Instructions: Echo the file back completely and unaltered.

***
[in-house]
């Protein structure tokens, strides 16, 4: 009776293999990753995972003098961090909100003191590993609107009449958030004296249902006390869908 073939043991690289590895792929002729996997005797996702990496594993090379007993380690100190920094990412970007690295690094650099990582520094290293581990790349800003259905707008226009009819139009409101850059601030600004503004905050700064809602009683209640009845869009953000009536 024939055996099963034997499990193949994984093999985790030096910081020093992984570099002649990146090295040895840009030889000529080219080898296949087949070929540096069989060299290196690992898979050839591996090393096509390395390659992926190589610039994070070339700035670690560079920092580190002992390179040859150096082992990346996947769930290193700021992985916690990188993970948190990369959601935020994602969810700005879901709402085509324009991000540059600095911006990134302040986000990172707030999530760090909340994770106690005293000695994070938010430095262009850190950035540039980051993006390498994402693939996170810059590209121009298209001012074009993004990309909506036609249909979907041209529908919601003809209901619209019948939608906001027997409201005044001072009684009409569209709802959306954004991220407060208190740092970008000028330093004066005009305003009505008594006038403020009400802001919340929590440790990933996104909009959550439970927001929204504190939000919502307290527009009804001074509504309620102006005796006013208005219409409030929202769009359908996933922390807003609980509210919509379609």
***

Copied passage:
[in-house]
């Protein structure tokens, strides 16, 4: 009776293999990753995972003098961090909100003191590993609107009449958030004296249902006390869908 073939043991690289590895792929002729996997005797996702990496594993090379007993380690100190920094990412970007690295690094650099990582520094290293581990790349800003259905707008226009009819139009409101850059601030600004503004905050700064809602009683209640009845869009953000009536 024939055996099963034997499990193949994984093999985790030096910081020093992984570099002649990146090295040895840009030889000529080219080898296949087949070929540096069989060299290196690992898979050839591996090393096509390395390659992926190589610039994070070339700035670690560079920092580190002992390179040859150096082992990346996947769930290193700021992985916690990188993970948190990369959601935020994602969810700005879901709402085509324009991000540059600095911006990134302040986000990172707030999530760090909340994770106690005293000695994070938010430095262009850190950035540039980051993006390498994402693939996170810059590209121009298209001012074009993004990309909506036609249909979907041209529908919601003809209901619209019948939608906001027997409201005044001072009684009409569209709802959306954004991220407060208190740092970008000028330093004066005009305003009505008594006038403020009400802001919340929590440790990933996104909009959550439970927001929204504190939000919502307290527009009804001074509504309620102006005796006013208005219409409030929202769009359908996933922390807003609980509210919509379609």